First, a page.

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UPDATE: NFDA Responds to Money Magazine

Posted November 30, 2012

In the November 19 issue of the NFDA Bulletin, you learned about a letter that NFDA President Bob Rosson sent to Money magazine in response to the unfortunate article that appeared in the November issue entitled, "The High Cost of Saying Goodbye." NFDA just learned that Rosson's letter of response, which was edited by the magazine for length, will appear in the January/February 2013 issue of Money, which should be available on newsstands in mid-December.

The decision to publish Rosson's letter shows that Money magazine heard the voice of funeral service loud and clear. NFDA hopes the letter will clarify for consumers some of the misinformation about funeral service that pervaded the article.

"The High Cost of Saying Goodbye" was the first in a three-part series. Parts two and three, which appeared in the December issue do not focus on funeral service. Part two in the series, entitled "In Search of a Better End," is about managing the costs of care of a termially-ill loved one. Part three, titled "Looking Beyond," profiles a man dealing with Lou Gehrig's disease and planning for his wife's financial future without him.

Posted: November 19, 2012

The November 2012 issue of Money magazine featured an article, "The High Cost of Saying Goodbye," which was the first in a three-part series of articles about end-of-life issues (parts two and three will appear in the December issue).

The article, which you can find online, repeats many of the false claims that other journalists, dating all the way back to Jessica Mitford in the 1960s, have made: namely, that funeral directors prey on grieving families and attempt to sell expensive and unnecessary merchandise.

While the article provides some helpful information about how consumers can make informed choices when planning a funeral, the unfair portrait of funeral directors ultimately does readers a disservice.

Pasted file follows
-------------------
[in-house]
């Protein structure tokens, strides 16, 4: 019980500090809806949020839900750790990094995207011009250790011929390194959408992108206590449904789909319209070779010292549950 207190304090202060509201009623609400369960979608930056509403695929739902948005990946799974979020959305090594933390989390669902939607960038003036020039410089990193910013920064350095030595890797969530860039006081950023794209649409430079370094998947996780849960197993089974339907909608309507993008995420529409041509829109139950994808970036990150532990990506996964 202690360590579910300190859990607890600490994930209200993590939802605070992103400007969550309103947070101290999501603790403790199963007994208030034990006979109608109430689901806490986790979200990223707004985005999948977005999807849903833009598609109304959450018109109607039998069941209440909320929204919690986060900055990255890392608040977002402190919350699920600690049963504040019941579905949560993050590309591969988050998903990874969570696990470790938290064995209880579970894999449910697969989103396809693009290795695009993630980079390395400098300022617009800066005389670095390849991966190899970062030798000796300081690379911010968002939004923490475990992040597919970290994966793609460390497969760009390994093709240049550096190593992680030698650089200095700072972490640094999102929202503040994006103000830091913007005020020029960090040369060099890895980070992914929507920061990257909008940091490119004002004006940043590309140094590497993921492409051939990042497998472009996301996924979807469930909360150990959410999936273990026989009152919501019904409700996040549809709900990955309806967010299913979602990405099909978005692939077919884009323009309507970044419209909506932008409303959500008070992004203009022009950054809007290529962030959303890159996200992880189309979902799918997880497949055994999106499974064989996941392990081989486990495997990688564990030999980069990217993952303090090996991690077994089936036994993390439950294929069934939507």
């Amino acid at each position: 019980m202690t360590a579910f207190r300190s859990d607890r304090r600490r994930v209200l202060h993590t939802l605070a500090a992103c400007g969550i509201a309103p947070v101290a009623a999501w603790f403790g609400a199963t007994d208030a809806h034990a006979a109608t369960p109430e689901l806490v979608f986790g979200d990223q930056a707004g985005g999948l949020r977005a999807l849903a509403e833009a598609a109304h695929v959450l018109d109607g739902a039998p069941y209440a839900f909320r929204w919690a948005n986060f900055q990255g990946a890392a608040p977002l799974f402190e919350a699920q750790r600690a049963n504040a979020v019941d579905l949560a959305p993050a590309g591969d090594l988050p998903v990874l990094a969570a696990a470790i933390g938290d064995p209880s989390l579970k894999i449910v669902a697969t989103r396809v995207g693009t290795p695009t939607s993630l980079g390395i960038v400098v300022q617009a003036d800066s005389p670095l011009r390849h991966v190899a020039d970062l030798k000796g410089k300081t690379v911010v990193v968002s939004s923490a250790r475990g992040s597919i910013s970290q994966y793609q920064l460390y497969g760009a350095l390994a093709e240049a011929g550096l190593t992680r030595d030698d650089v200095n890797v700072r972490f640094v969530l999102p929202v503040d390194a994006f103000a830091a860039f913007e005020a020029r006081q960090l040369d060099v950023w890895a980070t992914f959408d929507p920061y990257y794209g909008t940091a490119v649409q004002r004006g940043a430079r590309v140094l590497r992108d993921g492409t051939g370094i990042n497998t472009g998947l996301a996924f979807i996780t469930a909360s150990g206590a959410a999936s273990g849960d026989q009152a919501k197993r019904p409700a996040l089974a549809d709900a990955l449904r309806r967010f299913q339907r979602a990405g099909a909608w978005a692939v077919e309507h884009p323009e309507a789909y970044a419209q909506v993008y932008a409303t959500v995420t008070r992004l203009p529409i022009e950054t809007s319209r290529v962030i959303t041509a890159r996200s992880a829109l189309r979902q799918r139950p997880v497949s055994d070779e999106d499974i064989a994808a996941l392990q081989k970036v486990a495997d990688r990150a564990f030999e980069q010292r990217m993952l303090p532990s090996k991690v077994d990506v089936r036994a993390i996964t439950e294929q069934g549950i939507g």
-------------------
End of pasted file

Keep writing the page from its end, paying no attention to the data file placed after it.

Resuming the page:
NFDA stands prepared to respond to stories, like the one that appeared in Money magazine, that unfairly malign funeral service. To that end, NFDA President Bob Rosson sent a letter of response to Money Managing Editor Craig Matters and the authors of the article, Lisa Gibbs and Ismat Mangla.

Monitoring the way the media covers funeral service is as important to NFDA as it is to you. Be assured that your national association employs full-time public relations professionals who work with journalists every day. NFDA also has an outstanding team of spokespersons comprised of funeral directors who take time to speak with the media and educate them about the importance and value of funeral and memorial services. It is NFDA's goal to be the media's top resource for accurate information regarding all aspects of funeral service.

Everyone is aware that this profession, like all others, isn't free of scandal. However, the story of funeral service doesn't begin and end with stories about stolen preneed funds, mishandled human remains or funeral directors that do not adhere to the ethical standards outlined in NFDA's enforceable Code of Professional Conduct.

The vast majority of funeral directors honorably and ethically serve their communities. These are the stories that NFDA shares with the media. The NFDA Spokesperson Team and staff do everything they can to educate reporters about important role funeral directors play in helping the bereaved.

Your national association is here for you, monitoring your reputation in the media and working to increase your credibility and that of the profession.